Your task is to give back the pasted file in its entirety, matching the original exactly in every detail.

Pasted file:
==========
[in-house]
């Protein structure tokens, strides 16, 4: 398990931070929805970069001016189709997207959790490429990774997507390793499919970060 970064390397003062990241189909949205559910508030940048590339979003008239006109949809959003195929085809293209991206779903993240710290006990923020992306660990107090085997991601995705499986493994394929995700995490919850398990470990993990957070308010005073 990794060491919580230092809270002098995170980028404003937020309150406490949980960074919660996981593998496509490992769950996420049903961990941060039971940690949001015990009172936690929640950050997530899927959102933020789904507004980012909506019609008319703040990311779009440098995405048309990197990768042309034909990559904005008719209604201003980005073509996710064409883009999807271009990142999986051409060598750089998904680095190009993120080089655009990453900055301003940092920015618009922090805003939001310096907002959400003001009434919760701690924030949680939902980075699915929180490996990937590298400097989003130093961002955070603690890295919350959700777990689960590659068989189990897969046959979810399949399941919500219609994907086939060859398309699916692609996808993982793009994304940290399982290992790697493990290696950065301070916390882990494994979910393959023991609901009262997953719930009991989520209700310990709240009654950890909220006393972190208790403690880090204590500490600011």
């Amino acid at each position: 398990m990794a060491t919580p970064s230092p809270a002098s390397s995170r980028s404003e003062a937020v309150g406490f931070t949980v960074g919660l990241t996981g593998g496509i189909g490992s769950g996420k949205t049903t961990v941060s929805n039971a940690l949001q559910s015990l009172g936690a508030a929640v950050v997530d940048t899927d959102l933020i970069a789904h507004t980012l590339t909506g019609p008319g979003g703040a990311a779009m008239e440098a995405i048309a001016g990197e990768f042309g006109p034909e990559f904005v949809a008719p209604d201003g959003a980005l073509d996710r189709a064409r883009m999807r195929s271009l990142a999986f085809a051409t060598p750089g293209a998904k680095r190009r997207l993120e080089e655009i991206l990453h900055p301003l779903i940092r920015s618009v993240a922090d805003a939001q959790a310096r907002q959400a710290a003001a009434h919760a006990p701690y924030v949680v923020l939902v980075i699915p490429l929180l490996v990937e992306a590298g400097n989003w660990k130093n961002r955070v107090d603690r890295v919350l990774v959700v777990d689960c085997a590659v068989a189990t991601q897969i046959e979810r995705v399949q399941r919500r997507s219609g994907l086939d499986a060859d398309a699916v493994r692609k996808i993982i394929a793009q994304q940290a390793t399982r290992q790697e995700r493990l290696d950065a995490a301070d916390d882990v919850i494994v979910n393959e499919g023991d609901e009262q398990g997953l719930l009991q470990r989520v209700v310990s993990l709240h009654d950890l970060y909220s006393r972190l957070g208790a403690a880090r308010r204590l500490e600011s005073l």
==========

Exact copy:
[in-house]
């Protein structure tokens, strides 16, 4: 398990931070929805970069001016189709997207959790490429990774997507390793499919970060 970064390397003062990241189909949205559910508030940048590339979003008239006109949809959003195929085809293209991206779903993240710290006990923020992306660990107090085997991601995705499986493994394929995700995490919850398990470990993990957070308010005073 990794060491919580230092809270002098995170980028404003937020309150406490949980960074919660996981593998496509490992769950996420049903961990941060039971940690949001015990009172936690929640950050997530899927959102933020789904507004980012909506019609008319703040990311779009440098995405048309990197990768042309034909990559904005008719209604201003980005073509996710064409883009999807271009990142999986051409060598750089998904680095190009993120080089655009990453900055301003940092920015618009922090805003939001310096907002959400003001009434919760701690924030949680939902980075699915929180490996990937590298400097989003130093961002955070603690890295919350959700777990689960590659068989189990897969046959979810399949399941919500219609994907086939060859398309699916692609996808993982793009994304940290399982290992790697493990290696950065301070916390882990494994979910393959023991609901009262997953719930009991989520209700310990709240009654950890909220006393972190208790403690880090204590500490600011």
């Amino acid at each position: 398990m990794a060491t919580p970064s230092p809270a002098s390397s995170r980028s404003e003062a937020v309150g406490f931070t949980v960074g919660l990241t996981g593998g496509i189909g490992s769950g996420k949205t049903t961990v941060s929805n039971a940690l949001q559910s015990l009172g936690a508030a929640v950050v997530d940048t899927d959102l933020i970069a789904h507004t980012l590339t909506g019609p008319g979003g703040a990311a779009m008239e440098a995405i048309a001016g990197e990768f042309g006109p034909e990559f904005v949809a008719p209604d201003g959003a980005l073509d996710r189709a064409r883009m999807r195929s271009l990142a999986f085809a051409t060598p750089g293209a998904k680095r190009r997207l993120e080089e655009i991206l990453h900055p301003l779903i940092r920015s618009v993240a922090d805003a939001q959790a310096r907002q959400a710290a003001a009434h919760a006990p701690y924030v949680v923020l939902v980075i699915p490429l929180l490996v990937e992306a590298g400097n989003w660990k130093n961002r955070v107090d603690r890295v919350l990774v959700v777990d689960c085997a590659v068989a189990t991601q897969i046959e979810r995705v399949q399941r919500r997507s219609g994907l086939d499986a060859d398309a699916v493994r692609k996808i993982i394929a793009q994304q940290a390793t399982r290992q790697e995700r493990l290696d950065a995490a301070d916390d882990v919850i494994v979910n393959e499919g023991d609901e009262q398990g997953l719930l009991q470990r989520v209700v310990s993990l709240h009654d950890l970060y909220s006393r972190l957070g208790a403690a880090r308010r204590l500490e600011s005073l």